The time was December 2008, the place was Le Web seminar, France. The Finnish startup scene was sitting in a small sauna, built inside a truck in the center of Paris. We have come a long way since that day.
The scene has undergone a significant transformation since 2008. Startup companies are the new hope of Finland, and startup founders have become almost like rock stars: magazines write about them and children want to become the next Angry Birds creators.
Next week on 18 and 19 November, Slush, the biggest startup event in the Nordics, will be held in Helsinki. The history of Slush dates back to 2008, when the entire event was held in a single hall at the Korjaamo culture factory. This year’s Slush is one of the biggest seminar productions in the history of Finland, and one of the biggest festivals in Finland.
The Startup Scene is All Grown up Now
Besides all the hype and media interest, the event clearly shows the increased interest towards the technology ecosystem. These days, the technology scene is no longer just about multinational corporations. Rather, it is a vibrant ecosystem with actively participating companies of all sizes.
We all know that entrepreneurship is all about hard work, but for years the startup scene has been regarded as a creature of its own. With Slush and other large scale startup venues, the startup ecosystem is no longer considered a counter-movement to corporate life, supported by hoody-wearing geeks who never want to grow up. Instead, the startup ecosystem has grown to be a serious business that is no longer just for the entrepreneurs themselves but also for media, investors and even lawyers.
From a lawyer’s perspective, this expansion has meant a boom in seed funding and exits (see our previous posts regarding exit strategies and shareholders’ agreements). Startups are increasingly aware of the opportunities that legal arrangements can bring.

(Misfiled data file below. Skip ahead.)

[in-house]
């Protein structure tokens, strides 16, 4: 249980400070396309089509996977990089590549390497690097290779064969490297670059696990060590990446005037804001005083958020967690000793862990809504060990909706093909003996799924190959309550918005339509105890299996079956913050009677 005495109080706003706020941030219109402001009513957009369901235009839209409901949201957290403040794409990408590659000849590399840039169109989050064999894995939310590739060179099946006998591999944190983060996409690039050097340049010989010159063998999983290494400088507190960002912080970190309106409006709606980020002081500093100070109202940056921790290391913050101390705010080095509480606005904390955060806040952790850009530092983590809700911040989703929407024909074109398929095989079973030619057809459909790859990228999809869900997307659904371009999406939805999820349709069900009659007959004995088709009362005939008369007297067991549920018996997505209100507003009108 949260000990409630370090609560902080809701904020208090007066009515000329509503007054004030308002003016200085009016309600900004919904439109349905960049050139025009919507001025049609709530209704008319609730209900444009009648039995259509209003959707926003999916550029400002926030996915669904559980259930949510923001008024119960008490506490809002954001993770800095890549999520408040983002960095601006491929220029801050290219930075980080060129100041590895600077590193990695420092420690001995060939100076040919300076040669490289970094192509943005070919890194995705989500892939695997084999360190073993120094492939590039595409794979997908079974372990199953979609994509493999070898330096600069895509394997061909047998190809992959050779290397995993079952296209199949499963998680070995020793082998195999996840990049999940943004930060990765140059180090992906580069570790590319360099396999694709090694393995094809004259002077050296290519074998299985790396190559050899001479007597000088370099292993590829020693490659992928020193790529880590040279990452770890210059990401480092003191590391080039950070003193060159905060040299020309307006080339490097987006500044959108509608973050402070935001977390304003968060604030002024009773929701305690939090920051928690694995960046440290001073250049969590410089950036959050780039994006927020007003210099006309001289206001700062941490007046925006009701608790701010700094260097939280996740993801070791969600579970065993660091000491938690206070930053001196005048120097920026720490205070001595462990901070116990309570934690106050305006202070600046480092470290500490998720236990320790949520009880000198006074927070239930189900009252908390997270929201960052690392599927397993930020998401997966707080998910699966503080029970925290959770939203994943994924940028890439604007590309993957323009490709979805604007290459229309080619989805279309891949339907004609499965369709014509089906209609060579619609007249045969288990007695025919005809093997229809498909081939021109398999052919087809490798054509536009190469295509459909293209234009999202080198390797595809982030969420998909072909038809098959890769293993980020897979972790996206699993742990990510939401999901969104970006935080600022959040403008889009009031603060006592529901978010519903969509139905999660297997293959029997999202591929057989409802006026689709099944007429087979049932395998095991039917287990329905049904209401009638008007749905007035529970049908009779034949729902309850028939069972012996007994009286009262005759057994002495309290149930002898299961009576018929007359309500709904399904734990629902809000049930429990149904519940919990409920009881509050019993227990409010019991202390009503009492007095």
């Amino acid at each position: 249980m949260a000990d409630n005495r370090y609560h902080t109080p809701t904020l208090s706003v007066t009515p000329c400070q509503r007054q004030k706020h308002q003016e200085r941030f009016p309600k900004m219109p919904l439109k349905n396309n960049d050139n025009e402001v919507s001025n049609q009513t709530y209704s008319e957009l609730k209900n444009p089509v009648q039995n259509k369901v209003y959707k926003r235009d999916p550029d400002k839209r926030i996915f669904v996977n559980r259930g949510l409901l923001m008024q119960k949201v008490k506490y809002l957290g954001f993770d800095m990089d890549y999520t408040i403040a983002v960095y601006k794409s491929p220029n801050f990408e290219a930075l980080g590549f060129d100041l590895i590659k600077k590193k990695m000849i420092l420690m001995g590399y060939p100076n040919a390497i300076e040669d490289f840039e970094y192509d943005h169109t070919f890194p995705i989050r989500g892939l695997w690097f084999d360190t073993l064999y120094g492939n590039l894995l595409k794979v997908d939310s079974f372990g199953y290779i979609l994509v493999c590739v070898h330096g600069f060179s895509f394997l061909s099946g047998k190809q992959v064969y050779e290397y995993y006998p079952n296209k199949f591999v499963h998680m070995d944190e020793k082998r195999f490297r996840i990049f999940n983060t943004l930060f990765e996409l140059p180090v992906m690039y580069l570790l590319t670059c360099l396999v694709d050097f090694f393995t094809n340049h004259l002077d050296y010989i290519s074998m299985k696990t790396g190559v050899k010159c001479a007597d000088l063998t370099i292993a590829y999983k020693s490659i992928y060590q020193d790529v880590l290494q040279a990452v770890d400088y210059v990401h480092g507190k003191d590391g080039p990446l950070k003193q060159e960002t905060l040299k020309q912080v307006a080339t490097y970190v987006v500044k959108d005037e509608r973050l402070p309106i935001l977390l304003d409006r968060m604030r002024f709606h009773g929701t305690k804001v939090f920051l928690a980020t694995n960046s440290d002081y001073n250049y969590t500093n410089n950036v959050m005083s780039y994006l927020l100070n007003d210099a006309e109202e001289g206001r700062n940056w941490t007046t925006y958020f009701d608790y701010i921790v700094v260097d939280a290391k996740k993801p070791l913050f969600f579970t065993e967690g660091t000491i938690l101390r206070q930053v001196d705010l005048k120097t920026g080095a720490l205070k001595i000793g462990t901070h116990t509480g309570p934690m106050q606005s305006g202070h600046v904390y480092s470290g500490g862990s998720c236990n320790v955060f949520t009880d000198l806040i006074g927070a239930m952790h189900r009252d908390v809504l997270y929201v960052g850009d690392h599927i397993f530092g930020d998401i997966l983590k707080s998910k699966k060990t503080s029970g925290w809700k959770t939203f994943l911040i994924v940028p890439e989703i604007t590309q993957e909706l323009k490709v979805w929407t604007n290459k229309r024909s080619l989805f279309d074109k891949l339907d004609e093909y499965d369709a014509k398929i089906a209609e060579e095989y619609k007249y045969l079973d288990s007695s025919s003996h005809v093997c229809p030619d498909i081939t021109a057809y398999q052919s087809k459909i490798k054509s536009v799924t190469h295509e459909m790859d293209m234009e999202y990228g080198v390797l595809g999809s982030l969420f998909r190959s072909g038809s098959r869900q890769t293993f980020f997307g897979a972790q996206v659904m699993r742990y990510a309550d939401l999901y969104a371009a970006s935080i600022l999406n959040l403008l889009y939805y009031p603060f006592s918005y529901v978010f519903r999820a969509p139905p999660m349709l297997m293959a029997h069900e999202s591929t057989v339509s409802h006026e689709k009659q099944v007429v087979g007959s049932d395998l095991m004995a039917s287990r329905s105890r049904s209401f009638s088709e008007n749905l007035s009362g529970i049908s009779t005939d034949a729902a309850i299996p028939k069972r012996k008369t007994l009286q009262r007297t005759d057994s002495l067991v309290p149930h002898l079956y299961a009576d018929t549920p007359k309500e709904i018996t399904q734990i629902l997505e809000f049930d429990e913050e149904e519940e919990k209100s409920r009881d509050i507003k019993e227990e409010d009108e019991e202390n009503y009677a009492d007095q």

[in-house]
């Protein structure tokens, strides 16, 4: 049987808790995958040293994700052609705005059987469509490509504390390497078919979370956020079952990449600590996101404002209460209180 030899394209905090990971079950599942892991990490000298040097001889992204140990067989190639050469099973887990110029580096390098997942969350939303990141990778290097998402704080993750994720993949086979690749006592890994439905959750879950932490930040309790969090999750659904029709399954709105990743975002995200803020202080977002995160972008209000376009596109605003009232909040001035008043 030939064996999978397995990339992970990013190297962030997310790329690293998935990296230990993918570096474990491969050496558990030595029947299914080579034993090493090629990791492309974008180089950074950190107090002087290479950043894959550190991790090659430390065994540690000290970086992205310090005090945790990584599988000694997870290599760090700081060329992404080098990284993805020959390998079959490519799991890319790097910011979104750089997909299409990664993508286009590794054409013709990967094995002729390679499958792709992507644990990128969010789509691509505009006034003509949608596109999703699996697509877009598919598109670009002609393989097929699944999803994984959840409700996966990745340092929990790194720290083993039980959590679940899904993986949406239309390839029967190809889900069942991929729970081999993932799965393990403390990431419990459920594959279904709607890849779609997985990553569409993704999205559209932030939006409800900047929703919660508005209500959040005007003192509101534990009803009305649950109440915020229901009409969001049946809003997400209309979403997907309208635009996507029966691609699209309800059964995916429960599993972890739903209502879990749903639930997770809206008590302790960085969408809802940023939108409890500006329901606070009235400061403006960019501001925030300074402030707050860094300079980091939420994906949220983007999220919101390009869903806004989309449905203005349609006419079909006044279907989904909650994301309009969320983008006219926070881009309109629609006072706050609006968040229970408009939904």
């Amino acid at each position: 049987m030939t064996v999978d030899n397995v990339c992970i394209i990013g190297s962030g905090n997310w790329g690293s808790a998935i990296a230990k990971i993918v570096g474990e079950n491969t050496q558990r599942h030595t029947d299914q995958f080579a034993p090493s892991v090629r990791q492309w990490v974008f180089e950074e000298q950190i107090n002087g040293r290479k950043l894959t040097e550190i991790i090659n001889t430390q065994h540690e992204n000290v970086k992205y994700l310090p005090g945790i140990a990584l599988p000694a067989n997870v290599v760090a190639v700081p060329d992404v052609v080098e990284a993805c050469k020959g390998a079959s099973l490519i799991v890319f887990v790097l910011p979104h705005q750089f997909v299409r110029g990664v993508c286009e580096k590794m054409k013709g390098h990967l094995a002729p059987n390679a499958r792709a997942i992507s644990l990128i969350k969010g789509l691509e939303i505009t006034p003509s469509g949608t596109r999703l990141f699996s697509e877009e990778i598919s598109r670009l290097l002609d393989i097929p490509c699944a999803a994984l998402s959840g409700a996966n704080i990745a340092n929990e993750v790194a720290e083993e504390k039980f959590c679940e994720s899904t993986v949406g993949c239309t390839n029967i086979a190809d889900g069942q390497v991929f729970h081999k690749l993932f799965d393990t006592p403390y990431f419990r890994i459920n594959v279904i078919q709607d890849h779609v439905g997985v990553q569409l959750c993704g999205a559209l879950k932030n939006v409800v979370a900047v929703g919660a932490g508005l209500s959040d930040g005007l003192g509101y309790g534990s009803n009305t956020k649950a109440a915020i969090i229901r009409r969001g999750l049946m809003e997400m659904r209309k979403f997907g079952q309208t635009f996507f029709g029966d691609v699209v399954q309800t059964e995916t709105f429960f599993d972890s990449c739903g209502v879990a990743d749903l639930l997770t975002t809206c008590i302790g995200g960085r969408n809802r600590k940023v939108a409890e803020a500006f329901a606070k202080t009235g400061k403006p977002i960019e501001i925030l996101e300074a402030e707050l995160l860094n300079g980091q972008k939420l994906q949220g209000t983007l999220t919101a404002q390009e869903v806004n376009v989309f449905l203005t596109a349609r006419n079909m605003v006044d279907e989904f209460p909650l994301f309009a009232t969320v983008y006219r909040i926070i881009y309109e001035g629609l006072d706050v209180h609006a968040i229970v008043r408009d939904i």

Lawyers Learn to Innovate with a Little Help from Our Startup Friends
Cooperation with startup companies is also extremely fruitful for lawyers. New kinds of setups force us, as lawyers, to rethink established practices and urge us to foster creativity. This new generation of startup companies brings with it enormous benefits in many ways. As lawyers, leadership in the technology field can only be gained by constantly working with the latest technological innovations. Such innovations are often developed by startups.
One might ask: what do we need all these small companies with little income for? Entrepreneurship is a wonderful thing, even though not all founders will become extremely successful and make millions. It is a hard fact of the free market that many companies will fail, and only a fraction make it. The US, for example, has a celebrated startup scene, yet over half of their startups are gone within five years. Nevertheless, the fear of failure should not hinder entrepreneurship.
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Castrén & Snellman’s Slush party 2013 was blazing!
What startups are doing today is what listed companies will be doing in five years’ time. Small companies are a great way to experiment and innovate. They are also an excellent school for future leaders.
Festivals are all about joy and hype, and good music festivals often offer something besides the music itself. Similarly, Slush is an important event for us all. Startup culture has enriched Finnish business life and developed the Finnish technology industry.
The Finnish startup scene is something that we Finns can be proud of. Slush and the startup scene have changed the way we think, in many different ways. And that goes for lawyers too.